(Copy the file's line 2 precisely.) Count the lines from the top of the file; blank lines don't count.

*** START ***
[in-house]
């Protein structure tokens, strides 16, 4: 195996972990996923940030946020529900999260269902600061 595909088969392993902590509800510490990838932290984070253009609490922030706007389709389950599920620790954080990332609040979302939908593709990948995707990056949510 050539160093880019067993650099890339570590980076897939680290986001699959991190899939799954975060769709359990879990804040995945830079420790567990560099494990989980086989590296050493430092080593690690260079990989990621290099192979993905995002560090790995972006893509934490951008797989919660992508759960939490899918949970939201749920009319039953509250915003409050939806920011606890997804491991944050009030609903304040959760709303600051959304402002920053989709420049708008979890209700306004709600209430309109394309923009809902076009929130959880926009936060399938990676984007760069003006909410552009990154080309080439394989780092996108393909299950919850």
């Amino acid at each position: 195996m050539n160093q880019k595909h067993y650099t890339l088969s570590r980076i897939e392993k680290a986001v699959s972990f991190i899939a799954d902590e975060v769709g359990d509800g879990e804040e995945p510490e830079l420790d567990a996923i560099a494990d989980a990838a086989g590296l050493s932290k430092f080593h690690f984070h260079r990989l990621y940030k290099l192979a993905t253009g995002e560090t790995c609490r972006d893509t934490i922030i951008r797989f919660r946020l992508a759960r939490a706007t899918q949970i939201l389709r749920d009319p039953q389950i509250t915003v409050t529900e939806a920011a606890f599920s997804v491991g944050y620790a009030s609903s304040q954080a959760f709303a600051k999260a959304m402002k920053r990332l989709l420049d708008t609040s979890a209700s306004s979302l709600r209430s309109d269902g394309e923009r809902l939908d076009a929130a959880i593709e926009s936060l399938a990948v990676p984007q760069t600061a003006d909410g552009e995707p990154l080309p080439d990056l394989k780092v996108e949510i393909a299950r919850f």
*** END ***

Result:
């Protein structure tokens, strides 16, 4: 195996972990996923940030946020529900999260269902600061 595909088969392993902590509800510490990838932290984070253009609490922030706007389709389950599920620790954080990332609040979302939908593709990948995707990056949510 050539160093880019067993650099890339570590980076897939680290986001699959991190899939799954975060769709359990879990804040995945830079420790567990560099494990989980086989590296050493430092080593690690260079990989990621290099192979993905995002560090790995972006893509934490951008797989919660992508759960939490899918949970939201749920009319039953509250915003409050939806920011606890997804491991944050009030609903304040959760709303600051959304402002920053989709420049708008979890209700306004709600209430309109394309923009809902076009929130959880926009936060399938990676984007760069003006909410552009990154080309080439394989780092996108393909299950919850």